It is amazing and wonderful that so many people have come to these Renaissance Flute Days, particularly for someone like me who has been involved with the instrument for so long. I was talking with Hans Martin Linde recently and we both agreed that if we had tried to organize this when I began my work on the renaissance flute that maybe two people would have come. I personally wonder who the other one would have been.
I would like to tell you a little bit about how this whole weekend came about from my own point of view, starting with my first contact with the instrument. I came to the Schola in 1973 to study recorder and with a love of renaissance music. I joined a medieval ensemble taught by Thomas Binkley of the Studio der fr�hen Musik. He absolutely hated the recorder and aksed me to learn to play the flute, which I did, my first teacher being Peter Reidemeister, who was then the assistent director of the Schola.
One of the most startling revelations for me upon coming to the Schola was that the standard renaissance recorder ensemble was not, as I had always thought, f-c1-f1-c2, but was a F- c1- c1-g2 combination. I still very clearly remember asking myself in January of 1973, that if this were true for the recorder, what was it like for the flute. And then I went to the literature and found that very little had been written on the renaissance flute: the Joscelyn Godwin article and then later Raymond Meylan's book. That was when I began my passionate three-year search in the three wonderful music libraries in Basel for information about the instrument. This eventually found its way into my diploma thesis and thereafter appeared in the article published in the Basler Jahrbuch and in a revised and abridged fashion in John Solum's book, The Early Flute.
I also remember my first attempts at consort playing, buying instruments and radically changing the bore and finger holes so that I could play them according to the fingering charts in the sources. Peter Reidemeister was also involved in some of these first experiments.
After I began teaching at the Schola, I was given a regular opportunity to experiment with flute consort. In those years I learned so much from and with my students, trying out many instruments, many solutions. But somehow it never really clicked.
I also had the wonderful opportunity of experimenting with the flute in an English broken consort in the years with the Anthony Bailes Consort. I learned an immense amount there too, but still felt very much alone with the instrument.
To be sure there was an exciting couple of years when Kate Clark was in Basel specializing on the renaissance flute. It was wonderful to be able to share one's thoughts with someone who was so excited about the instrument. I learned so much from her attitude towards the instrument, from her questioning. During that time Liane Ehlich, Kate, Michele Dorner and I played consort, from which I - at least - gained great profit.
After that in the mid-90's the little interest there was in the renaissance flute just seemed to die out. I was depressed enough about it all to decide that I would not touch the renaissance flute again, would make no further effort for the flute unless somebody came and demanded it of me. That somebody was Sarah van Cornewal. She also convinced many others to join her. These people now form the basis for our consort, I Fifferi di Basilea. Here, too, I have learned an immense amount from them, on all sorts of levels.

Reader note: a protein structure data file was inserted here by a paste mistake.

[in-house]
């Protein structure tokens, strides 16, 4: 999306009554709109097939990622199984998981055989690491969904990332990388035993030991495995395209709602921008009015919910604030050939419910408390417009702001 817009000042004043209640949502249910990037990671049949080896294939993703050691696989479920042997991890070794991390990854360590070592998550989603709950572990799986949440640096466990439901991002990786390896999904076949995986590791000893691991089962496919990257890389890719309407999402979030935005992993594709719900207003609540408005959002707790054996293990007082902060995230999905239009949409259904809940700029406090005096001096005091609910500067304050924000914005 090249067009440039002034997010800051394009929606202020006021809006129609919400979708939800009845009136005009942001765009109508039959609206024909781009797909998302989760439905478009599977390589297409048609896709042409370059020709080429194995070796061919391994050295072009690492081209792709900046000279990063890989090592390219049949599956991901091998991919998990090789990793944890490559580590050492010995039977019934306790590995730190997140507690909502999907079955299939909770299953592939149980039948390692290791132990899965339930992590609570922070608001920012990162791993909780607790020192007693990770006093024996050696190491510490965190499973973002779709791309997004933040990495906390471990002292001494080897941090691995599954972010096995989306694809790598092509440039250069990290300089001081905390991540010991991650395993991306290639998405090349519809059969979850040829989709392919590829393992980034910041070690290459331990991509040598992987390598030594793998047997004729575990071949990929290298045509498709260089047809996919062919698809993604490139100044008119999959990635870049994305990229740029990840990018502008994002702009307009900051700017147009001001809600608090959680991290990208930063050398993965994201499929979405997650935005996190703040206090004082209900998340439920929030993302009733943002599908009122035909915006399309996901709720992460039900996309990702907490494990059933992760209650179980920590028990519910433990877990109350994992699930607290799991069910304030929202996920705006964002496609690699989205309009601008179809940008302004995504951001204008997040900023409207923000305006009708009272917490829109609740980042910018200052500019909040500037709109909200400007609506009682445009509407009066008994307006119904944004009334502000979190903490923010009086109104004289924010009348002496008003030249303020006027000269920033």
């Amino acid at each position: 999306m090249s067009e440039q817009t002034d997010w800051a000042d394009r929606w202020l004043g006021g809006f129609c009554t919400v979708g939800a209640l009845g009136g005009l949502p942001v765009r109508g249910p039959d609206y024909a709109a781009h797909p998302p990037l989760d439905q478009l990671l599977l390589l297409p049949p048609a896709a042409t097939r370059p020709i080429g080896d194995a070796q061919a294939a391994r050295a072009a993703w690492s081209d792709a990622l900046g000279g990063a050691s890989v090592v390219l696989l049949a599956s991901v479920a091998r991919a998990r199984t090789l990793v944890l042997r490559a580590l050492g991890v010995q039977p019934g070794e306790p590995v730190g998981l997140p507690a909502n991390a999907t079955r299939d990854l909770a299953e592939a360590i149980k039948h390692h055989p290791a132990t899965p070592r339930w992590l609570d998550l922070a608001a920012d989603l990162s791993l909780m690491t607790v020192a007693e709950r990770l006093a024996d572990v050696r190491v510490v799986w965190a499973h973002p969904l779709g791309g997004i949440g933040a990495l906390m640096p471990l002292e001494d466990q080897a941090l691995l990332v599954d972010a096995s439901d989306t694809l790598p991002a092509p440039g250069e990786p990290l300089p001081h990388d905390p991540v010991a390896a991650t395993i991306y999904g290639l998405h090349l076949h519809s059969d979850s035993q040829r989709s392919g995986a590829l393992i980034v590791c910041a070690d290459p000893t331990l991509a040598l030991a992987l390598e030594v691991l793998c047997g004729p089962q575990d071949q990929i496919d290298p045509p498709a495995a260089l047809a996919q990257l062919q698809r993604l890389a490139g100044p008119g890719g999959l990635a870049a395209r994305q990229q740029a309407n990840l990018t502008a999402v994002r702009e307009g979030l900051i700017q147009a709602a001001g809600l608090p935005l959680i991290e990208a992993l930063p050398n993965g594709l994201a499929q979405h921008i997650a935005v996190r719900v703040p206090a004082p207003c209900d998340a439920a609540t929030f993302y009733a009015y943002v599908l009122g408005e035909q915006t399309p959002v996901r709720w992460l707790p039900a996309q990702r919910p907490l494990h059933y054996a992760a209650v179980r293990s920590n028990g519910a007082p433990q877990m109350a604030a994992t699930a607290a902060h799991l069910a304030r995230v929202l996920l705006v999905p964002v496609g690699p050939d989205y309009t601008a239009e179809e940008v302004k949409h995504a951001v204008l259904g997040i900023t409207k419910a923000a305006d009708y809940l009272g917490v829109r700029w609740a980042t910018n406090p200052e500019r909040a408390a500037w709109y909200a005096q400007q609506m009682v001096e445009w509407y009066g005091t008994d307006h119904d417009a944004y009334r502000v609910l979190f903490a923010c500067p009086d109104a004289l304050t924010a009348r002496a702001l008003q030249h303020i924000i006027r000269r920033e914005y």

In speaking of my personal history in relation to the renaissance flute, what emerges for me is how much I have profitted from the work of other poeple, from the sharing in projects with others over the years, whether these people be teachers, students, colleagues, flute makers, whatever. This is also what I hope to see emerge from this weekend. I hope we can all profit from hearing what others have done, seeing and hearing how they approach the instrument, both from the point of view of the player as well as the maker.
This is why I am so happy and grateful that you are all here. I am looking forward to widening my horizons.
There are, of course, many people and institutions who have helped make this event possible.
First of all, we have to thank Liane Ehlich, whose idea this was. It took her over two years to convince me that it was a good one, but she finally succeeded. And it is her imaginative approach to it all that has turned into something so special.
Then there is the Schola Cantorum Basiliensis, as represented by its director Peter Reidemeister, whom we have to thank for the immense amount of cooperation and generosity. We were given use of the rooms and infrastructure of the Schola, an extraordinarily felicitous place to be able to hold these Renaissance Flute Days.
The Gesellschaft f�r das Gute und Gemeinn�tzige Basel sponsored our advertising. That they did this is due to the labors of Renate Sudhaus who was active in searching for sponsorship.
Jacqueline Spengler was a former student of Liane's. As a result of this the Jacqueline Spengler Stiftung also gave generously in support of the project.
Enter AG, a computer company with which I am affiliated, set up and maintains the website for us.
And then, of course, I would like to thank all of you who have come to participate. Without you it would also not have been possible. I would like to extend particular thanks to a few people who stepped in and helped although they don't really have any direct connection with the renaissance flute.
And in retrospect I would like to thank everybody for helping make the renaissance flute days the success they were.